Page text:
When William Hurt dropped out of "Naked Tango" last year, it left the plum role of Cholo--a dangerous, seductive Argentine gangster/Tango dancer, circa 1924--waiting to be plucked by the right actor.
At the time, Hurt's agent, Gene Parseghian, suggested the producers consider Vincent D'Onofrio, who was not a Parseghian client. Until then, the New York actor had been seen prominently on film only in the 1987 "Full Metal Jacket" as an obese, incompetent Marine recruit named Pyle, who ultimately murders his drill sergeant and then kills himself.
Unaware that for the "Full Metal" role D'Onofrio had added 80 pounds to his athletic, 6-3 frame, both Weisman and Schrader thought Parseghian was joking. It was only when they met D'Onofrio 10 months later--trimmed down to his customary 200 pounds--that they realized how chameleon-like had been his performance. They hired him on the spot to play Cholo.
His turn as Pyle fooled lots of people, D'Onofrio says. For a year after "Full Metal Jacket" was released, no one would hire him. He was asked if he had any misgivings about taking the role.
"I regretted it when I couldn't get work, but I certainly don't regret it now," he says, slouched in a baseball cap and windbreaker, his penetrating dark eyes the only reminder of the memorable Pyle character. "I did exactly what I wanted in that movie."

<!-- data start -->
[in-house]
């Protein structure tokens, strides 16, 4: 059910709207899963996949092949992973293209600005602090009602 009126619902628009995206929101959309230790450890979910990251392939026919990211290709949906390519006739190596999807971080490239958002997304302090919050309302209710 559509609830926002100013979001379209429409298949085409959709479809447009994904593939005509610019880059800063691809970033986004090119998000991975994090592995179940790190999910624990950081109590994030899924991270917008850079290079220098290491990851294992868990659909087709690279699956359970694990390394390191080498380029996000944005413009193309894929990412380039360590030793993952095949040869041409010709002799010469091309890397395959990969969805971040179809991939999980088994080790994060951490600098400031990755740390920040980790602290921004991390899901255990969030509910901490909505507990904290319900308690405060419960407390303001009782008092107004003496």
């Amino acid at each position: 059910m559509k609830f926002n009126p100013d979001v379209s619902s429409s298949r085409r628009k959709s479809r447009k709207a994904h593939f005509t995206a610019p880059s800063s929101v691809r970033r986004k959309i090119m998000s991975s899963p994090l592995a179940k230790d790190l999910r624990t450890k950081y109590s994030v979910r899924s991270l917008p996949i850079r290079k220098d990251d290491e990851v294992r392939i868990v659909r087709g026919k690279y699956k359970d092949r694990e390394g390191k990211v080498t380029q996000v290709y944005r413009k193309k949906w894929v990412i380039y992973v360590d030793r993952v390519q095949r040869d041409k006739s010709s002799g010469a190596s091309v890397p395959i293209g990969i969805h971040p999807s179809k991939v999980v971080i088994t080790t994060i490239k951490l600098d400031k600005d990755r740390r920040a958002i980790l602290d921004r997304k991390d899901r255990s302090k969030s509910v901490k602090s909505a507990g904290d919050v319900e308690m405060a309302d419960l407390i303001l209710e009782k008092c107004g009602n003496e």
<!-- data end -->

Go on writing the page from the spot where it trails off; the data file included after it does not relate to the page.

Eventually, he reappeared on the screen, in trim form, as a likable, marriage-minded fisherman in last year's "Mystic Pizza." Now, at age 29, he has just wrapped work on "Naked Tango," after an arduous, 101-day shoot. Was it exhausting?
"It's always exhausting to do a film," he replies. "Because of the character I'm playing--it's a very intricate character. I haven't played a character so intricate since 'Full Metal Jacket.' And if you're not that social a person who likes to be around so many people every day, yes, it's exhausting. But what saves you is the art."
According to "Naked Tango" director Leonard Schrader, D'Onofrio is the consummate thinking actor, who plans, rehearses and lives with his character before the camera rolls. "Vincent prepares intensely; he's calm, steady, intense," Schrader says. "When you're ready to shoot, he has so much emotion welling up inside him, he can let out just a little bit."
D'Onofrio has now taken his skills to "Distant Shores" (formerly "Little Havana"), from Pathe Entertainment and Nicita-Lloyd Prod., a romantic drama now shooting. D'Onofrio portrays an American fisherman who rescues Greta Scacchi at sea as she flees Cuba, where the Castro government has imprisoned her journalist husband (Jimmy Smits) for life. When Smits' character escapes, he finds his wife in Miami's Little Havana--in love with D'Onofrio.
D'Onofrio promises the character will again be something different.
"I don't ever want people to say 'Vincent D'Onofrio type,' " he says emphatically. "I always want to throw people for a loop."